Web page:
I was 13 when the Australian Gliders wheelchair basketball team won silver at the Sydney 2000 Paralympic Games. Seeing amputees, just like me, compete so fiercely on the world stage ignited my dream to become a Paralympian.
Eight years later I was a Glider competing at my first Paralympic Games. We won a Bronze medal and I left Beijing determined to go two better in the London Games.
For four years I worked tirelessly towards the goal of Paralympic success. Four years would be converted into a tournament with eight games, determining our placing on the world stage.
Eight games later we were Silver medallists. My entire London experience was nothing short of remarkable, but the next challenge emerged on the plane home.
Four years of preparation, eight games, silver medal; what next? Regardless of the result and whether you win gold or under-perform, it can be a challenging for athletes to assimilate back into post-Paralympic life.
Dual pathways in sport and education
Returning to university studies provided much-needed structure for me after London. In fact, education grounded me after both the Beijing 2008 and London 2012 Paralympic Games.
I started my student-athlete experience in February 2008, where I combined wheelchair basketball training and my Bachelor degree in an Adapted Athletics program at the University of Illinois.
In season, we trained each weekday and went to classes. An average day kicked off at 6am on court, followed by scheduled classes, afternoon lifting sessions and usually finished with study.
On the weekends we travelled around the United States representing the University of Illinois in the intercollegiate wheelchair basketball competition.
Each season our team goals were working toward a National Championship and high grade point averages. It was a heavy workload made possible by the supportive, structured program that aimed to support us to achieve excellence in in both sport and study.
After graduating from the University of Illinois I spent my final year before the London Paralympic Games studying for a Master of Public Health at the University of Queensland. While no longer in a structured dual sport-study program, studying continued to provide me with a focus outside of sport towards London.
A majority of Australian Olympians are already studying. Australia’s Winning Edge also acknowledges the vital role of achieving balance in study and sport and as such has developed the Elite Athlete Friendly University Network to promote universities that employ policies and practices that support elite athletes in the pursuit of dual sporting and academic goals.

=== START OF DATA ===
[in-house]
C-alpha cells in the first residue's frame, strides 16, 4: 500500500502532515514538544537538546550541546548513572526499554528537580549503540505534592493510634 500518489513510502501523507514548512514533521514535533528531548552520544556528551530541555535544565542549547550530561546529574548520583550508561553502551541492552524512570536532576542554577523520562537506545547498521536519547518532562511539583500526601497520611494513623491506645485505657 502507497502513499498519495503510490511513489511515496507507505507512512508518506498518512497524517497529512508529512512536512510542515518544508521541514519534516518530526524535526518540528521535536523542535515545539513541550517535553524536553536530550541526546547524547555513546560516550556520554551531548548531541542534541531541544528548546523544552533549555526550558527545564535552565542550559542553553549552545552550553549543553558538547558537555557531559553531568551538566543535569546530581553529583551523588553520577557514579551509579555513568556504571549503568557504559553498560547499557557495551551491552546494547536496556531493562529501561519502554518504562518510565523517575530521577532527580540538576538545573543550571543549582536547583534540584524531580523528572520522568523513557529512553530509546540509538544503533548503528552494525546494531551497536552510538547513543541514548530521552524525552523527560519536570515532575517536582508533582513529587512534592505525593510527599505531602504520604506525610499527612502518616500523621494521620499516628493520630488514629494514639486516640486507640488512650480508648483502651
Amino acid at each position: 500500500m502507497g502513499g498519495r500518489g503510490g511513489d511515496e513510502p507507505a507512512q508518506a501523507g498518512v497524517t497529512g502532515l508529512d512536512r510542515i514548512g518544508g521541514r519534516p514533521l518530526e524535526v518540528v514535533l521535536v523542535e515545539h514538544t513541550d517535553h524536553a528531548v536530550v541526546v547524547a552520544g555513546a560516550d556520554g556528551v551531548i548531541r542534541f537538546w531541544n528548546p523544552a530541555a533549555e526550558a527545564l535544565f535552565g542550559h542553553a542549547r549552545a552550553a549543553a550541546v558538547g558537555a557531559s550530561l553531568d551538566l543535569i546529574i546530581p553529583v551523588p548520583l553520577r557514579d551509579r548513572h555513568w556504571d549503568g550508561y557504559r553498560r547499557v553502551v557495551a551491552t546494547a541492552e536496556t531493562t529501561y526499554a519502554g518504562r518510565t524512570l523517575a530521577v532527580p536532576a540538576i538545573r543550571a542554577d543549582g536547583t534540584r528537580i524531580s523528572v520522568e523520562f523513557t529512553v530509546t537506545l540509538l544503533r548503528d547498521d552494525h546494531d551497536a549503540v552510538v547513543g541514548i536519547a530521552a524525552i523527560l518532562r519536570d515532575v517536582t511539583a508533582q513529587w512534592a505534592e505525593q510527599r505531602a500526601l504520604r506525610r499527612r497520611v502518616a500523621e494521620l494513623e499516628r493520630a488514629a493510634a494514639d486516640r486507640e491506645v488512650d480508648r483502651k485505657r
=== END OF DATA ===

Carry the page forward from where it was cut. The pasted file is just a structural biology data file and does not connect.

The network encourages universities to support athletes while at university by providing guidance on how to succeed in both sport and study.
Balancing sport and study may be conducive to performance at the Olympic Games. In the London Olympic Games, student-athletes won 63% of medals while making up only 40% of the overall team. However, the benefits for athletes may extend beyond medal performance.
A study exploring the motivations of athletes for pursuing dual pathways in Europe found several motivations. One stemmed from the value of performance, acknowledging they could be complimentary and result in higher performance in both domains.
Other motivations included the reality that not all athletes will earn enough money from sport to sustain their financial futures. This has also been acknowledged in sport policy research as a post-career stressor faced by athletes.
In my case, I pursued dual pathways for both these reasons. University studies and life gave me a balance away from the basketball court and I was also preparing for life after sport, while I was playing sport.
The value dual pathways had in my life as an athlete also led me to pursue the area through research. I found the majority of research currently explores the experience of dual pathways in Olympic and able-bodied athletes, with limited information available on how to support para-athletes.
My PhD research project looks at which structures can best support para-athletes to balance sport and study. The findings have informed the development of the USC SEEDS program, which will help para-athletes strive toward success on the Paralympic world stage and their future post-sporting careers.
The program involves collaboration with Basketball Australia and the Queensland Academy of Sport and Centre of Excellence for Applied Sport Science Research.
In my PhD research I found the main elements that enable para-athletes to achieve excellence in both sport and study are scholarships, academic support and access to centralised facilities.
Australian universities and programs such as the USC SEEDS can offer dual pathways by creating the optimal training environment for sport and study.
While this week we will be watching the four years of preparation convert to success for our Australian Paralympics, it is my hope programs such as the USC SEEDS will provide balance and supportive environments for our athletes continuing on to Tokyo to balance high performance training with educational pathways.